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Bosnian Women Focused Trauma NGOs Impact on Subject Formation With Regard to Health and Gender

  • Author(s): Topalovic, Ivana
  • Advisor(s): Gailey, Christine W
  • et al.
Creative Commons Attribution-NonCommercial-NoDerivatives 4.0 International Public License
Abstract

The war in Bosnia officially ended in 1995 following outrage over the Srebrenica massacre, in which over 8,000 civilians were slaughtered over only a few days. Twenty years later, long after the foreign aid apparatus had vanished, the only two surviving Non- Governmental Organizations are focused on trauma and resilience of Bosnian women. However ,while their work began with overcoming traumatic events, locally run NGOs find themselves as grassroots organizers and support mechanism for living with austerity and the political manipulation and constant revival of trauma. The state becomes further divorced from power because the triple presidency—a separate government for each of the major ethnicities in the region—tends to cancel each other’s decision. Moreover, the support superstructure --management and funding brought in from the outside to to organizations helping with rebuilding and basic services—that was created by departing foreigners has largely been abandoned. The result is that the remaining grassroots NGOs face the continuing need with fewer or no external resources to help.

The study focuses on two particular NGOs in the region, Bosfam and Medica Zenica. While both are dealing with the same issues outlined above, the communities in which they are embedded make for two very distinct approaches. Tuzla, in which Bosfam is located, has a strong tradition of worker-managed factories, based in Marxist tradition, for which Tuzla has been famous over the past 50 years through the Yugoslav exclusive worker management programs. To this day Tuzla is the least ethnically divided of Bosnia’s larger towns and cities. Zenica, where Medica Zenica operates, had little exposure to warfare: the trauma here is deindustrialization--a loss of 20,000 jobs during the war which were never regained.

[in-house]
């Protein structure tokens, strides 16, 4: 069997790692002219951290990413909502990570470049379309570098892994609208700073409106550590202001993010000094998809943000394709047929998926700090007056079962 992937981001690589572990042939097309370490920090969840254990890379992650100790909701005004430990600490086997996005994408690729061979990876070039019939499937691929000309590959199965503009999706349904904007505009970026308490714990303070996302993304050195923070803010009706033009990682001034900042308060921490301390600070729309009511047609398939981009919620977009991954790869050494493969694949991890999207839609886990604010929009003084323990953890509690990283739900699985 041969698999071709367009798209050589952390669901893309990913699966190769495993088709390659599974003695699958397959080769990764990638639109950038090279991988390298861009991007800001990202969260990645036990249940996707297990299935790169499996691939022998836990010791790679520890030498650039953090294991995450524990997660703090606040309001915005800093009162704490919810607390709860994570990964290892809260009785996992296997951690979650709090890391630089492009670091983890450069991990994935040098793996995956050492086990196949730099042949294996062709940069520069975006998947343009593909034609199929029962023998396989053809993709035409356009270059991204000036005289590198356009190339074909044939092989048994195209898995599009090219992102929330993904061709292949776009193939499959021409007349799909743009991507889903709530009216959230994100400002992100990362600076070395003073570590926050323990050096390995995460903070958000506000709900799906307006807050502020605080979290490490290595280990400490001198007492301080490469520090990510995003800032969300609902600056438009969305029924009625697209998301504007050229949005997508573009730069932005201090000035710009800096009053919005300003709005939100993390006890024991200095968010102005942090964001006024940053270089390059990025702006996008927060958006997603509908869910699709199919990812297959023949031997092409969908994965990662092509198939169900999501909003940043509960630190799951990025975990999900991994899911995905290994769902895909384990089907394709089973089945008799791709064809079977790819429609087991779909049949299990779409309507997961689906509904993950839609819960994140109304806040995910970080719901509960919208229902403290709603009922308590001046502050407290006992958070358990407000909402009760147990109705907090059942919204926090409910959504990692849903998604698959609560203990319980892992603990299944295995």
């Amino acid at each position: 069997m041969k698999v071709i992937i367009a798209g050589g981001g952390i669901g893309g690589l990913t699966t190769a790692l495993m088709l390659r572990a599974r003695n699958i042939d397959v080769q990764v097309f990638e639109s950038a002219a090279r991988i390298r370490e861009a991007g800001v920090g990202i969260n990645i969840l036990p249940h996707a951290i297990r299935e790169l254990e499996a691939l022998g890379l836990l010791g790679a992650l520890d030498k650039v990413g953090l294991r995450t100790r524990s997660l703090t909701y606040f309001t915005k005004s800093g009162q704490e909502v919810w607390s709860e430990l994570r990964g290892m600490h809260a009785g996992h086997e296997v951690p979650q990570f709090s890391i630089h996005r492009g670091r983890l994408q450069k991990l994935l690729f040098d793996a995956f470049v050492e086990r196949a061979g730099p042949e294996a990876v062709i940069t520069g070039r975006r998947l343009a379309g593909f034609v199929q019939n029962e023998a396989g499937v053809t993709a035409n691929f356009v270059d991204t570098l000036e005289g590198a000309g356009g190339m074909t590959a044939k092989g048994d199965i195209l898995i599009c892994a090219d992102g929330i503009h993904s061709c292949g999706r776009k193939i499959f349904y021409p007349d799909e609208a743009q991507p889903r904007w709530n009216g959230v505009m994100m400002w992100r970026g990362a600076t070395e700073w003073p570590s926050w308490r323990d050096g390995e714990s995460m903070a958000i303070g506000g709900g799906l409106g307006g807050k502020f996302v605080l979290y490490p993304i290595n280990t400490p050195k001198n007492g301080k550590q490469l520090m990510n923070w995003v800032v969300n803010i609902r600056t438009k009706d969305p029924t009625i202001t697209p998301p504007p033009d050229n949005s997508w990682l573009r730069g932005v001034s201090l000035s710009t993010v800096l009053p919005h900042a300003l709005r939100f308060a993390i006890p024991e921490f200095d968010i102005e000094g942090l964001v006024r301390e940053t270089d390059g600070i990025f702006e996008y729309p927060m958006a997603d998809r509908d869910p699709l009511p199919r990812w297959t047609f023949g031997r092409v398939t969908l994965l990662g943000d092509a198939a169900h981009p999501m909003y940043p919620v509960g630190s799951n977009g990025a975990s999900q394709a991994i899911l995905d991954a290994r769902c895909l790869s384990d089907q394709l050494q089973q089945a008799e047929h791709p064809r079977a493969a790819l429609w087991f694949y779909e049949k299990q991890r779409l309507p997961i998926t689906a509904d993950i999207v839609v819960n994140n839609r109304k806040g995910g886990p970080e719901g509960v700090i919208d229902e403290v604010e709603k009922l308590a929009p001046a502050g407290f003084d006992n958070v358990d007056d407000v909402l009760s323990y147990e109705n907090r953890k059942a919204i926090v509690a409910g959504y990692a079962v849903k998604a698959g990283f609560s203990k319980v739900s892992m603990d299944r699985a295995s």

As the region tries to recover from the never-ending transition into a democratic civil society, Bosfam uses a return to unity through interethnic traditional female labor within the neoliberal construct of Oxfam, by selling their product and pulling themselves up out of poverty. Departure from the neoliberal model is shown in the way Bosfam conceptualized the effort as communal rather than individual support. Medica Zenica, on the other hand, provides medical and psycho-social support for the more urban community of the previously industrial town of Zenica. Their focus is on domestic violence and the perception of women within the community, courts, and politics. Both of the models tend to exclude young men and non-Srebrenica victims. Their success is seen as an affront to excluded groups and is used by politicians for divisive politics.

In this setting, the NGOs created different types of subjects in dialectical relationship to the circumstances of the communities and populations served. Typically, subject formation is theorized as a top-down imposition or an institutionally created process if seen as bottom-up. The project questioned these formulations and suggests a dialectical process of community-NGO subject formation, with resultant diversity in the kinds of subjectivity created.

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